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Gaming Buzz

Wednesday, March 8, 2006 - 09:56 by Mike Milinkovich

I have seen more than a few references to Tim O’Reilly‘s post on IDE buzz. I actually thought that Tim’s post was well written and thoughtfully speculative. No one can reasonably take issue with statements like:

I don’t really follow the IDE wars, but this result surprised me, so I thought I’d ask my readers if you have any ideas about this result. It could be an artifact of the Yahoo! user base, for example, with very different results if we were able to run the same exercise against Google search volume…. So I’m not sure I’d take it as the final word on the popularity of the two IDEs.

But how I’ve seen Tim’s speculations used since have not exactly been to the same level of quality, if you know what I mean.

Two things to think about:

  1. First off, Eclipse (the blue line) has now moved into the number one spot on the graph. The point here is not that Eclipse is #1. It’s that no one really knows what makes these indices go up or down, and as Tim himself points out, no one knows if there is any correlation between the numbers and actual usage. Buzz is good fun and all, but great technology, adoption, ecosystem strength, predictability and open governance are all examples of things which matter much more IMHO.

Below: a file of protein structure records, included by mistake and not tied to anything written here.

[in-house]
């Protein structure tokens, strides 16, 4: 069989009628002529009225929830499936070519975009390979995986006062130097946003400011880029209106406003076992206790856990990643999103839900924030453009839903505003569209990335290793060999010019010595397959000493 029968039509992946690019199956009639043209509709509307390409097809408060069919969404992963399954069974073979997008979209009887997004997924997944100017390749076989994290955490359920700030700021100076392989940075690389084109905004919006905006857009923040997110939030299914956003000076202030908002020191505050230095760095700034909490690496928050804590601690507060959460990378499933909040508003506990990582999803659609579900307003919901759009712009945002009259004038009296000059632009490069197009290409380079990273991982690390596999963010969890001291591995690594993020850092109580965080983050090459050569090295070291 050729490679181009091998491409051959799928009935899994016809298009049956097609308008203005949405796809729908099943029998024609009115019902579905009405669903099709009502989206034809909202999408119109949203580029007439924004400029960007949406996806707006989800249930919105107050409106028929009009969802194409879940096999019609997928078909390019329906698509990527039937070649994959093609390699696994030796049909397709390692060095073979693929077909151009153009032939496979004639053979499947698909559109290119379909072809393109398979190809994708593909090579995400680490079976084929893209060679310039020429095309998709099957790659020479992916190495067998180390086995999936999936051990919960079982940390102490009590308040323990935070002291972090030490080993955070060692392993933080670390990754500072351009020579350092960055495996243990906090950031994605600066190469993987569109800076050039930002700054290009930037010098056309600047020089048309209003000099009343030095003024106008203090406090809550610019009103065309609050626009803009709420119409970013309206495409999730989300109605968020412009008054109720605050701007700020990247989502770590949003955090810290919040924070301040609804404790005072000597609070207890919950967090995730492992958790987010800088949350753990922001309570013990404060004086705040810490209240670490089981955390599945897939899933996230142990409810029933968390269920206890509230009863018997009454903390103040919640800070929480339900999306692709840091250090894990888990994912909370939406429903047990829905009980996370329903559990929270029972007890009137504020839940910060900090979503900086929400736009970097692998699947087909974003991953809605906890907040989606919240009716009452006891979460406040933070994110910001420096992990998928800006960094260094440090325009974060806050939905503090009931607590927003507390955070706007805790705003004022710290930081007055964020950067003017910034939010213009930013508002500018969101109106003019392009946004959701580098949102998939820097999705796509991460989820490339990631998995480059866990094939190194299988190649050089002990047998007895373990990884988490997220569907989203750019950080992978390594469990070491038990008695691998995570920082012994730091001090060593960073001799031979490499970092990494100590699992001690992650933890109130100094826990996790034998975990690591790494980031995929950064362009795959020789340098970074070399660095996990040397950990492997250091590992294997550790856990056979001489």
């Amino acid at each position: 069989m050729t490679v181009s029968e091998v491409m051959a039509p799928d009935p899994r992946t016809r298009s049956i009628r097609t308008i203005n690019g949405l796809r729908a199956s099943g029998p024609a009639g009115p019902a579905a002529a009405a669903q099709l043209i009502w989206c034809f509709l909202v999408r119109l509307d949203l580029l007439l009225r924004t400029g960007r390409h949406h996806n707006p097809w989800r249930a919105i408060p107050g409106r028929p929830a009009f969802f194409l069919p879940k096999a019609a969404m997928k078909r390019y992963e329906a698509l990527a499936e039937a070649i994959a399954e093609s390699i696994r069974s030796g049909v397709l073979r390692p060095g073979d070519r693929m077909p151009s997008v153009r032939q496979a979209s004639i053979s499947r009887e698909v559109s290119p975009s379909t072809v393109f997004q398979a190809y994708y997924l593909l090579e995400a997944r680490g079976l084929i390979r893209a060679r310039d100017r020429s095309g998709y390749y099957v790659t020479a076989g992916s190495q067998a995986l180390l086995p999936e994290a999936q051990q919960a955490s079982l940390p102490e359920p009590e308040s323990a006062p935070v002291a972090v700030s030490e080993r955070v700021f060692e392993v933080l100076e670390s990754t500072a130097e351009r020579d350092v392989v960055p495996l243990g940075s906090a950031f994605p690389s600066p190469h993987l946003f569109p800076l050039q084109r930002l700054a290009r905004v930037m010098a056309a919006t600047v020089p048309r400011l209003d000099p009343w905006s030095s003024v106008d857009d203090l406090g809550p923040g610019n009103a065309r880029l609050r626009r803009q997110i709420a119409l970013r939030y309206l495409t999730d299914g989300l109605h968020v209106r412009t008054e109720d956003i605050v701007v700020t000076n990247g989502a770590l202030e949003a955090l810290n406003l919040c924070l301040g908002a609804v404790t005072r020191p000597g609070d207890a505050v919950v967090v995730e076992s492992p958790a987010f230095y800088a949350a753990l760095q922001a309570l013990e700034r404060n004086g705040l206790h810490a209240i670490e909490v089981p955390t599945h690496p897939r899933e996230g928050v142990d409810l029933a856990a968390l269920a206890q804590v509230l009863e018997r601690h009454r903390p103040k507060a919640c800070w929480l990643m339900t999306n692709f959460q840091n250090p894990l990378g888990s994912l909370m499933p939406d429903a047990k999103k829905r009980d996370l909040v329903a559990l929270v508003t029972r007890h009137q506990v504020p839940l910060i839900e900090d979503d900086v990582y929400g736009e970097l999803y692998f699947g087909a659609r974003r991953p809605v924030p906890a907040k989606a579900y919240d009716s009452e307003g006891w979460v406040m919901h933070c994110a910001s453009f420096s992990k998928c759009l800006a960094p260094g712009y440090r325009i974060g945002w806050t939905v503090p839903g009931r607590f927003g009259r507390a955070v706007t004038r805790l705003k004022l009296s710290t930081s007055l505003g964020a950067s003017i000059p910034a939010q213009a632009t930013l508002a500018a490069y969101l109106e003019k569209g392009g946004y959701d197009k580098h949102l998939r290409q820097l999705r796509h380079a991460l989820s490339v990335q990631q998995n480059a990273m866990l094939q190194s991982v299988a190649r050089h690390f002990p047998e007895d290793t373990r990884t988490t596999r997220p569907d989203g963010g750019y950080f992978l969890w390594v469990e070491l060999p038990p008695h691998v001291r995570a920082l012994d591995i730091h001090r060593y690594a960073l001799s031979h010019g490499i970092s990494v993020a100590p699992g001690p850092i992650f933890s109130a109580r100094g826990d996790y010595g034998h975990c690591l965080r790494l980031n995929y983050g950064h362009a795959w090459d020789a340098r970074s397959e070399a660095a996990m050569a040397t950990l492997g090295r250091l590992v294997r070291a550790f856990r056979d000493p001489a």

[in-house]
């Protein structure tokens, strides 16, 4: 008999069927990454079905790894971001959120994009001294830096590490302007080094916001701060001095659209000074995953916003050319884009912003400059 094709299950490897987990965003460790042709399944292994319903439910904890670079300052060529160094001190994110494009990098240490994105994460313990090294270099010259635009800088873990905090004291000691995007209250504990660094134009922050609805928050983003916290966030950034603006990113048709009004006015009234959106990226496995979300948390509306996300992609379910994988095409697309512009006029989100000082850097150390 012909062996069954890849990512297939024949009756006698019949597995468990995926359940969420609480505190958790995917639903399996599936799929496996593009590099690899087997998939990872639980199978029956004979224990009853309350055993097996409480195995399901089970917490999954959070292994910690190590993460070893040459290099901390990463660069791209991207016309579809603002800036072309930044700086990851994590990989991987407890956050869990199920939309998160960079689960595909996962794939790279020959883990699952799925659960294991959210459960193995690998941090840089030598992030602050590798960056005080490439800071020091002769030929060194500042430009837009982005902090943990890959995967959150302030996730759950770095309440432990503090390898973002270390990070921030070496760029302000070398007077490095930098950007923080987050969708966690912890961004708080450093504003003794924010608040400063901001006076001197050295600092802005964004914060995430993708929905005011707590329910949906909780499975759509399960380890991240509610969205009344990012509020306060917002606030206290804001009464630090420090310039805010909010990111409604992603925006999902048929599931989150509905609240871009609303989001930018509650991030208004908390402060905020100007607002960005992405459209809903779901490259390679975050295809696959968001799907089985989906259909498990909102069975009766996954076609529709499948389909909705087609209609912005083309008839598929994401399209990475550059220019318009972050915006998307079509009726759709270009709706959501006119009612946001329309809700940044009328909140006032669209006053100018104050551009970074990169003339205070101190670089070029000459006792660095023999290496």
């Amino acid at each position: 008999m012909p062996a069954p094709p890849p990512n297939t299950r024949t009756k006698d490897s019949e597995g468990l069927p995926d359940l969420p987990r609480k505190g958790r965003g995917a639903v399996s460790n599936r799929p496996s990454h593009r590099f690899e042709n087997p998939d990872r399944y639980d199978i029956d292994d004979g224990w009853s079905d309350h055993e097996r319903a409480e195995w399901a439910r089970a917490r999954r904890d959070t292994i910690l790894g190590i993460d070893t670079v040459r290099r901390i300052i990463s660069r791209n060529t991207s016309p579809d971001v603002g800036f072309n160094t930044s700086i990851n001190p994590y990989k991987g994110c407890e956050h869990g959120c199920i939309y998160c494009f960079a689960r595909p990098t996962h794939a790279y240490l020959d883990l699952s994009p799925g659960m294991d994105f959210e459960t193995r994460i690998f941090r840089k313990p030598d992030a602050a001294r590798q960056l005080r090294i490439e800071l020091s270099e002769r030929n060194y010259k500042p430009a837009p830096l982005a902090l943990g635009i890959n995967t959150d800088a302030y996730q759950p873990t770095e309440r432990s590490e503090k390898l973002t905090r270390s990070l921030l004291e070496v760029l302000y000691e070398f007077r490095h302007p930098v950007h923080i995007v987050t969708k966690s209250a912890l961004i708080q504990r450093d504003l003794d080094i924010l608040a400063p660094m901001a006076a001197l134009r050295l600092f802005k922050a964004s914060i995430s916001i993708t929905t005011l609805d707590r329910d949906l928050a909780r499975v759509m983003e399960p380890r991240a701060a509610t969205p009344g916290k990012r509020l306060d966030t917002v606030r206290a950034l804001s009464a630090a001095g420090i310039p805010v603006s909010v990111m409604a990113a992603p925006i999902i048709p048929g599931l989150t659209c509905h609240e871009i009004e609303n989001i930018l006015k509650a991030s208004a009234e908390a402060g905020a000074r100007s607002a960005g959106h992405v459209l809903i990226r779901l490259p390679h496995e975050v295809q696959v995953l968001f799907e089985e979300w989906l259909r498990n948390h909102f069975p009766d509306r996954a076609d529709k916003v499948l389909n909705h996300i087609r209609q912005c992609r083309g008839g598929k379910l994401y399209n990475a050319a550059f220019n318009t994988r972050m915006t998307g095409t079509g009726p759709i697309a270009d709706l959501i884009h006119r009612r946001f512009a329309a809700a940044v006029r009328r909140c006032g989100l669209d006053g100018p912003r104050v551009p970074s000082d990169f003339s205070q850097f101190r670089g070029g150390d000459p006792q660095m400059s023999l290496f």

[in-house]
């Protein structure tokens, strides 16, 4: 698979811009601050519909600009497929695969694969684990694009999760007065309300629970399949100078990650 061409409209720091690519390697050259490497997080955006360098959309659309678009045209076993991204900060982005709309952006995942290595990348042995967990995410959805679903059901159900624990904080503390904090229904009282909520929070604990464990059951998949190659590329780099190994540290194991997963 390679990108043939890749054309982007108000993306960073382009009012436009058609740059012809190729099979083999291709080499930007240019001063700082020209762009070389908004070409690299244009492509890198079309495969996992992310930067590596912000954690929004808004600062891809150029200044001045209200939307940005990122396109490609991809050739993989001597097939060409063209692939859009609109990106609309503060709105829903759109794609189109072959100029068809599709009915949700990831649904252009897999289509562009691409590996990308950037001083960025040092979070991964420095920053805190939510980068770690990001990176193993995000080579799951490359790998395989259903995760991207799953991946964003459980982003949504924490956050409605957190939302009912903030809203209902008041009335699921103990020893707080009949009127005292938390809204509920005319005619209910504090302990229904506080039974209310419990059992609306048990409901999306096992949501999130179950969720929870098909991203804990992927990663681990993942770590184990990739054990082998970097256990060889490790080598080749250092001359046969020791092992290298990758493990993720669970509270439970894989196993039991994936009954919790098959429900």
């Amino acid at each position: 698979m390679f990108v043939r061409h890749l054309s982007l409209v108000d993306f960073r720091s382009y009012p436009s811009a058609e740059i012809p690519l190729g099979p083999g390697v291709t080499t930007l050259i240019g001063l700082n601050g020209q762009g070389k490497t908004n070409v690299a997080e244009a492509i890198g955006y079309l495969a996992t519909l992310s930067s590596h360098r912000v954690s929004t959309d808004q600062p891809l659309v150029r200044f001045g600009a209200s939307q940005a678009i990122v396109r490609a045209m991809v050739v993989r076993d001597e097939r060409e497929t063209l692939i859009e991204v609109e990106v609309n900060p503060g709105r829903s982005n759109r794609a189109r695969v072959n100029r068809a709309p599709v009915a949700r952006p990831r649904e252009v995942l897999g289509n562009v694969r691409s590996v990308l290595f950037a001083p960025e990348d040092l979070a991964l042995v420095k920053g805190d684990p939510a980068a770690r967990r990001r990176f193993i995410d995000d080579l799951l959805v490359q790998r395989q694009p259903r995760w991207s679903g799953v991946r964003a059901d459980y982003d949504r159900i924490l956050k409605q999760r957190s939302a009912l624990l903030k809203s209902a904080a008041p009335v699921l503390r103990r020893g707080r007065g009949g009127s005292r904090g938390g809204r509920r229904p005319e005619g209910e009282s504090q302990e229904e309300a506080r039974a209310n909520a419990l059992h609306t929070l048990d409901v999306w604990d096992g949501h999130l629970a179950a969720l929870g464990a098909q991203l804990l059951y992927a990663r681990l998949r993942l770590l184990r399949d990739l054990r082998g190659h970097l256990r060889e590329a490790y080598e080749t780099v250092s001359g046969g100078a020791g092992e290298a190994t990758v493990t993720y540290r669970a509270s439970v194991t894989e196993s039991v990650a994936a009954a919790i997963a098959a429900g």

2. Secondly, as shown by a very small experiment we tried, many of these games are easy to game. For example, on the same page as the Buzz meter, you can find a pseudo stock chart for IDEs. A few days ago, we noticed that Eclipse was not the most highly valued of the stocks. Notice that it is today. Why? Because six of us at the Eclipse Foundation went to the trouble to register accounts and use our mythological $10,000 to buy Eclipse shares. We moved Eclipse into first place and each made a tidy “profit”. The fact that just six people can do that clearly means that this market is lacking in liquidity. Which is finance-speak for it’s a sucker’s game.

The point here is not pick on any particular metric, but to hopefully make folks a little more discerning the next time they’re reading claims of greatness.